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Maggie Reilly | Looking Back Moving Forward

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Rock: Adult Alternative Pop/Rock Rock: Celtic Rock Moods: Solo Female Artist
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Looking Back Moving Forward

by Maggie Reilly

Summer pop, Lazy soul, Smoky blues and Gothic rock, one of Scotland's greats presents her eclectic range of styles and songwriting skills.
Genre: Rock: Adult Alternative Pop/Rock
Release Date: 

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  Song Share Time Download
1. It's A Lovely Day
4:45 $0.99
2. Everytime We Touch
4:13 $0.99
3. Lucy
3:15 $0.99
4. Family Man
3:47 $0.99
5. Stone's Throw From Nowhere
5:07 $0.99
6. Hold Me
5:10 $0.99
7. True Colours
3:22 $0.99
8. Moonlight Shadow
3:16 $0.99
9. Fifth Moon
4:08 $0.99
10. Canada
4:17 $0.99
11. To France
4:07 $0.99
12. Lilith
5:26 $0.99
Downloads are available as MP3-320 files.


Album Notes
Maggie Reilly has covered vast musical ground. From the jazz/funk of Cado Belle, performances with Karl-Heinz Stockhausen, her collaboration with Prog rocker Mike Oldfield, duets with Jack Bruce (Cream) and Dave Gilmour (Pink Floyd) through early nineties Euro pop and her thoughtful solo albums of the last decade.

Maggie’s professional career began in 1970 when she recorded her first single ‘Imagine Me’. Shortly after, she met keyboard player Stuart MacKillop and formed the band “Joe Cool”. In the mid-seventies Joe Cool swiftly transformed from an insider act into a Scottish pop phenomenon when they united with the equally well known, but more jazz-orientated formation "Up", forming the seminal Scottish funk-rock-band Cado Belle. However, in 1976 Punk rock swamped every other musical style in the UK, so the band split.

After a time living and working in Ireland, Maggie formed her much acclaimed partnership with Mike Oldfield in 1980, producing such great songs as 'Moonlight Shadow', 'To France' and the Hall & Oates hit ‘Family Man’ for which she received an ASCAP award in 1984.

After parting with Oldfield and taking time out to start a family, Maggie resumed her solo career and awards came with increasing frequency. She joined forces with the major German publishing house Mambo, producing the Album ‘Echoes’ in 1991 for which she wrote the massive worldwide hit ‘Everytime we Touch’ alongside the European hits ‘Wait’ and ‘Tears in the Rain’.

The Album ‘Midnight Sun’ followed in 1992, with the hits – ‘Follow the Midnight Sun’ and ‘What About Tomorrow’s Children’.

1996 saw the first of three albums for EMI, ‘Elena’ was a move away from the breezy pop songs of the Mambo period towards a more insightful songwriting style as shown on the atmospheric title track which featured the Finnish folk band ‘Vaartina’ chanting behind Maggie’s soaring lead vocal.

There and Back Again (1998) gave Maggie a chance to re-record a selection of her best known songs to that date, including ‘Everytime We Touch’ & ‘Foreign Affair’.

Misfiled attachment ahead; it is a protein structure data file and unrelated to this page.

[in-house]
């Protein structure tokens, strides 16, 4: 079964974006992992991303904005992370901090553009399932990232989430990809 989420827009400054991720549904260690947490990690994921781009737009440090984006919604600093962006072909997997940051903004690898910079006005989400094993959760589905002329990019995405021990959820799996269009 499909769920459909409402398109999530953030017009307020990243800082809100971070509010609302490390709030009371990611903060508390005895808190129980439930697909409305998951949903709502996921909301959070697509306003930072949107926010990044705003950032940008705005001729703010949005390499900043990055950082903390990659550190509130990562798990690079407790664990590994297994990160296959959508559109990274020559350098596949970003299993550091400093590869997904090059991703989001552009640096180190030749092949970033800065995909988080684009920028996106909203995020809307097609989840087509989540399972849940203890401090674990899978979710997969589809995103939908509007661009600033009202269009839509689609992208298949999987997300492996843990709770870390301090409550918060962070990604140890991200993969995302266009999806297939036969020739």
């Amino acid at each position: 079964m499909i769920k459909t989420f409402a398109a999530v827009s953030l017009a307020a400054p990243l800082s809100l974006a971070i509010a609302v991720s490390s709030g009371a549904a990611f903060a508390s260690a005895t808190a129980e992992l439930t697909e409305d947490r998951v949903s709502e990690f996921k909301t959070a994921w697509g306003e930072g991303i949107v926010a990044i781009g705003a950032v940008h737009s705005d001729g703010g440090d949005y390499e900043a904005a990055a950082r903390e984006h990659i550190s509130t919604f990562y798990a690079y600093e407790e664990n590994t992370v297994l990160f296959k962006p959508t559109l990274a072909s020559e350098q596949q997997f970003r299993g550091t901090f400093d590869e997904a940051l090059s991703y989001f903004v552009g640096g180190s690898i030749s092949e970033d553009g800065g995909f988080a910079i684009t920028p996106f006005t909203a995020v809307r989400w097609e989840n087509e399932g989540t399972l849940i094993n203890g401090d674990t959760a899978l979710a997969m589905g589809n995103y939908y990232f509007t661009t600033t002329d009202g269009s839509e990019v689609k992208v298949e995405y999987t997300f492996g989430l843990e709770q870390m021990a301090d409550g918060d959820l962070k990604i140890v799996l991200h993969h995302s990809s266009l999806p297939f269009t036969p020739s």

The release of ‘Starcrossed’ (2000) picked up the threads from Elena and provided more evidence of her subtle songwriting skills, particularly on the stunning single ‘Adelena’ (including an electrifying guitar solo by Chris Rea) and the beautiful ‘Half-light’

In 2003 Maggie took the opportunity to record an album of songs she’d long wanted to sing. ‘Save it for a Rainy Day’ was the first album recorded by Maggie to provide a download hit with the achingly beautiful Cyndi Lauper song ‘True Colours’ as well as other great classic songs by James Taylor, Chicago, Dusty Springfield, Neil Young and Heart.

In 2006 Maggie returned to her Scottish roots with the release of ‘Rowan’. This is an album of original songs, mixed seamlessly with traditional Scottish and English folk songs with the Reilly twist.

2009 sees the release of Maggie's new Album 'Looking Back Moving Forward'. Maggie has had the opportunity of working with some fantastic musicians including her longstanding musical collaborator, Stuart Mackillop, who has now contributed to his ninth Maggie Reilly album since that first Cado Belle album in 1976.



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always a great voice, uneven material
Maggie is one of my favorite voices; so much depends on her material. The last CD ("Rowan") is so good I listen to it constantly. This one is uneven; revisiting material, such as the great song "To France" is indicative of my problem with this....the original is inspired, this SOUNDS less inspired (because it's a remake?)."Lilith" is majestic and "Canada" is a breezy but attractive song. She's doing "True Colours" by Mr. Collins while trying to get a groove going in "Everytime we touch" and I feel she's being pulled to do a little of everything. Maggie does her best; while she can't top "Rowan" with this outing, we are fortunate indeed to have her voice! By the way, I do like both the packaging of the CD, and even the label name ("Red Berry"), and am particularly fond of the label on the CD.


Organic Soul mindblowing!
The first time I heard this album, it get a little shocked because it's an amazingly different sound that other Maggie's albums, i consider myself one of the biggest Reilly's fan and this one is really different, it sounds more like a "live-band" experience, Maggie's voice is a lot less effected than the other albums because of the nature of this album, more organic and her voice is really really clear, sweet, and with a great great tone. The cado belle's covers are just mindblowing, some heartbreak songs, other ones more lovely, but the overall sound of this album isn't like the other ones, "Rowan" is more folk/irish/scottish oriented, and the other ones, you know, pop, rock, soul, new age, power ballads kickass! But this one is more organic, jazzy, melodic, and with a great great tone!
One of my favorites albums of all time